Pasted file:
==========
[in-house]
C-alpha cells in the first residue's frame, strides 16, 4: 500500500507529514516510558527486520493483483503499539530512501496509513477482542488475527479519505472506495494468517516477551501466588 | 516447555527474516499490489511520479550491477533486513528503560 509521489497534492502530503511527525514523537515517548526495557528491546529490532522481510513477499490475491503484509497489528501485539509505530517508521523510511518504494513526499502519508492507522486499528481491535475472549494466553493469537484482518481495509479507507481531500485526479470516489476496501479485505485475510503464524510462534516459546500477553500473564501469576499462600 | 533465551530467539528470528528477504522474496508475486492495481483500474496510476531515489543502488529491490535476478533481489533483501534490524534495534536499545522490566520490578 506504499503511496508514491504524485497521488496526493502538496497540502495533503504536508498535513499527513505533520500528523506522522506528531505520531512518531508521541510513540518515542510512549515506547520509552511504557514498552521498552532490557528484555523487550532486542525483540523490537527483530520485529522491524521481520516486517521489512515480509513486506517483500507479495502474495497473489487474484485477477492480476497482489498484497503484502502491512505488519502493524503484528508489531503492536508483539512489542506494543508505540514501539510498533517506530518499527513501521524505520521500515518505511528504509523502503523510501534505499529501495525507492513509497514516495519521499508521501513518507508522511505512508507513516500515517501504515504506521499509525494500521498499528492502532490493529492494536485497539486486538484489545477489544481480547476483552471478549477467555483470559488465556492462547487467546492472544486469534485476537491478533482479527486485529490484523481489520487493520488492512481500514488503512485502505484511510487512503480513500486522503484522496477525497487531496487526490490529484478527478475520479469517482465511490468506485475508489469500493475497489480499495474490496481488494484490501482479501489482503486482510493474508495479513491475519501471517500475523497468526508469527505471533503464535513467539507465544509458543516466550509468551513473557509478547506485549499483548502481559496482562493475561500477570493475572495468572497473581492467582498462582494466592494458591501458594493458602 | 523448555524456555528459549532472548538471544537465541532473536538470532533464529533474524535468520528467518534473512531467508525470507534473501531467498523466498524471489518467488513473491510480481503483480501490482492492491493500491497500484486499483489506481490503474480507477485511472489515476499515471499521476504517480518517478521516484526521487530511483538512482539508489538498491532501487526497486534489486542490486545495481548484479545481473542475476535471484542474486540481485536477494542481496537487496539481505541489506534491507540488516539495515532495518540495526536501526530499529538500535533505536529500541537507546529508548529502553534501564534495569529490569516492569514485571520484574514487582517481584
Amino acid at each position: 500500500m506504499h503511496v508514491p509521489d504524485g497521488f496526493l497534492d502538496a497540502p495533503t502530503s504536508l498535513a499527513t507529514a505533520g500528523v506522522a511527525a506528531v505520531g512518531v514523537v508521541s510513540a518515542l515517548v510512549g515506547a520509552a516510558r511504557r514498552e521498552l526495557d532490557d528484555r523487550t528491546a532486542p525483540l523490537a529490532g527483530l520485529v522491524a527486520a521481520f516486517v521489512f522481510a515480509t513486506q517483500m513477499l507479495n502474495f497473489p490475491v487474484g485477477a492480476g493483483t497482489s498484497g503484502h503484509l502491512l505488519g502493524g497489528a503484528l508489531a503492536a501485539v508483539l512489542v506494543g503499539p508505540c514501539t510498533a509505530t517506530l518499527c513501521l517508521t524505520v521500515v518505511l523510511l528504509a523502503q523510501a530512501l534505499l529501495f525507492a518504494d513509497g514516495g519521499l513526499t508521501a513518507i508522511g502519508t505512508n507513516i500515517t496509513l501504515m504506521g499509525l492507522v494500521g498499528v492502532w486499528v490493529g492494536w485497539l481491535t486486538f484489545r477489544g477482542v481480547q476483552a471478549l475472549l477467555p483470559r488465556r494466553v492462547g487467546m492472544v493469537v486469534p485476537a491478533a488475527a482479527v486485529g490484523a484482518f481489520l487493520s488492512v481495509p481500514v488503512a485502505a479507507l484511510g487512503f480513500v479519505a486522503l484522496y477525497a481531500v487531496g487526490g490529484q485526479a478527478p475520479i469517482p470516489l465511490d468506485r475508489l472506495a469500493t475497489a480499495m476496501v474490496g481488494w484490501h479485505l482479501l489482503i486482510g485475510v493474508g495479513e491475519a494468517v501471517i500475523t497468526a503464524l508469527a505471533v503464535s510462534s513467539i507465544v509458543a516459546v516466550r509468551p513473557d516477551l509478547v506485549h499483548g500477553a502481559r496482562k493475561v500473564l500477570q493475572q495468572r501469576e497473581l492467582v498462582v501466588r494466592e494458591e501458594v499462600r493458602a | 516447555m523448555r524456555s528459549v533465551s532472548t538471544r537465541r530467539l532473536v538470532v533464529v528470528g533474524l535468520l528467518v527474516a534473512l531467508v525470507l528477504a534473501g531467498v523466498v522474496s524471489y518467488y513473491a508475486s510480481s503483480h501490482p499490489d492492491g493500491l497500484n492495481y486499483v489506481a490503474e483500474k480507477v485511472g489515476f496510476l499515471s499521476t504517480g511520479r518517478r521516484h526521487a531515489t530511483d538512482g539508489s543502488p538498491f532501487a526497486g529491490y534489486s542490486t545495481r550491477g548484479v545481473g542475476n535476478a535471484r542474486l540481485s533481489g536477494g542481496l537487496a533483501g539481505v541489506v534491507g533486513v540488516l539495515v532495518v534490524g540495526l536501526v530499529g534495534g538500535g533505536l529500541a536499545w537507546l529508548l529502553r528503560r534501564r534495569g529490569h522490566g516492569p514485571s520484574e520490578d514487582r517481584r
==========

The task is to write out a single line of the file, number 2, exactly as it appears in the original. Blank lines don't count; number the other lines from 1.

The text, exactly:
C-alpha cells in the first residue's frame, strides 16, 4: 500500500507529514516510558527486520493483483503499539530512501496509513477482542488475527479519505472506495494468517516477551501466588 | 516447555527474516499490489511520479550491477533486513528503560 509521489497534492502530503511527525514523537515517548526495557528491546529490532522481510513477499490475491503484509497489528501485539509505530517508521523510511518504494513526499502519508492507522486499528481491535475472549494466553493469537484482518481495509479507507481531500485526479470516489476496501479485505485475510503464524510462534516459546500477553500473564501469576499462600 | 533465551530467539528470528528477504522474496508475486492495481483500474496510476531515489543502488529491490535476478533481489533483501534490524534495534536499545522490566520490578 506504499503511496508514491504524485497521488496526493502538496497540502495533503504536508498535513499527513505533520500528523506522522506528531505520531512518531508521541510513540518515542510512549515506547520509552511504557514498552521498552532490557528484555523487550532486542525483540523490537527483530520485529522491524521481520516486517521489512515480509513486506517483500507479495502474495497473489487474484485477477492480476497482489498484497503484502502491512505488519502493524503484528508489531503492536508483539512489542506494543508505540514501539510498533517506530518499527513501521524505520521500515518505511528504509523502503523510501534505499529501495525507492513509497514516495519521499508521501513518507508522511505512508507513516500515517501504515504506521499509525494500521498499528492502532490493529492494536485497539486486538484489545477489544481480547476483552471478549477467555483470559488465556492462547487467546492472544486469534485476537491478533482479527486485529490484523481489520487493520488492512481500514488503512485502505484511510487512503480513500486522503484522496477525497487531496487526490490529484478527478475520479469517482465511490468506485475508489469500493475497489480499495474490496481488494484490501482479501489482503486482510493474508495479513491475519501471517500475523497468526508469527505471533503464535513467539507465544509458543516466550509468551513473557509478547506485549499483548502481559496482562493475561500477570493475572495468572497473581492467582498462582494466592494458591501458594493458602 | 523448555524456555528459549532472548538471544537465541532473536538470532533464529533474524535468520528467518534473512531467508525470507534473501531467498523466498524471489518467488513473491510480481503483480501490482492492491493500491497500484486499483489506481490503474480507477485511472489515476499515471499521476504517480518517478521516484526521487530511483538512482539508489538498491532501487526497486534489486542490486545495481548484479545481473542475476535471484542474486540481485536477494542481496537487496539481505541489506534491507540488516539495515532495518540495526536501526530499529538500535533505536529500541537507546529508548529502553534501564534495569529490569516492569514485571520484574514487582517481584